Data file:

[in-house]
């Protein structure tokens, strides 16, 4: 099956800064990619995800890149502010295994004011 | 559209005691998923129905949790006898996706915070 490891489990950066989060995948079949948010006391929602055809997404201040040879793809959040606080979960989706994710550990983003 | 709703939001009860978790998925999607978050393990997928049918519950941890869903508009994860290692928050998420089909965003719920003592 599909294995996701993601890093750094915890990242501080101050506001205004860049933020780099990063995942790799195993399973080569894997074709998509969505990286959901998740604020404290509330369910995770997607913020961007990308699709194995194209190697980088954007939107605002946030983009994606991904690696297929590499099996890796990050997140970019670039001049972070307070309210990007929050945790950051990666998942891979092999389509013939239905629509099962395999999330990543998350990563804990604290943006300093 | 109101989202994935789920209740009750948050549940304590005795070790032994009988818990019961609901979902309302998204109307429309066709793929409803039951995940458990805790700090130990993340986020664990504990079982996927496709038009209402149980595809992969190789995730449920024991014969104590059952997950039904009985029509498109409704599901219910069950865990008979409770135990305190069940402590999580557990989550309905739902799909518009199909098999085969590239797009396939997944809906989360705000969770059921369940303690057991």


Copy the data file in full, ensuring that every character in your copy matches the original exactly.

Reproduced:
[in-house]
């Protein structure tokens, strides 16, 4: 099956800064990619995800890149502010295994004011 | 559209005691998923129905949790006898996706915070 490891489990950066989060995948079949948010006391929602055809997404201040040879793809959040606080979960989706994710550990983003 | 709703939001009860978790998925999607978050393990997928049918519950941890869903508009994860290692928050998420089909965003719920003592 599909294995996701993601890093750094915890990242501080101050506001205004860049933020780099990063995942790799195993399973080569894997074709998509969505990286959901998740604020404290509330369910995770997607913020961007990308699709194995194209190697980088954007939107605002946030983009994606991904690696297929590499099996890796990050997140970019670039001049972070307070309210990007929050945790950051990666998942891979092999389509013939239905629509099962395999999330990543998350990563804990604290943006300093 | 109101989202994935789920209740009750948050549940304590005795070790032994009988818990019961609901979902309302998204109307429309066709793929409803039951995940458990805790700090130990993340986020664990504990079982996927496709038009209402149980595809992969190789995730449920024991014969104590059952997950039904009985029509498109409704599901219910069950865990008979409770135990305190069940402590999580557990989550309905739902799909518009199909098999085969590239797009396939997944809906989360705000969770059921369940303690057991």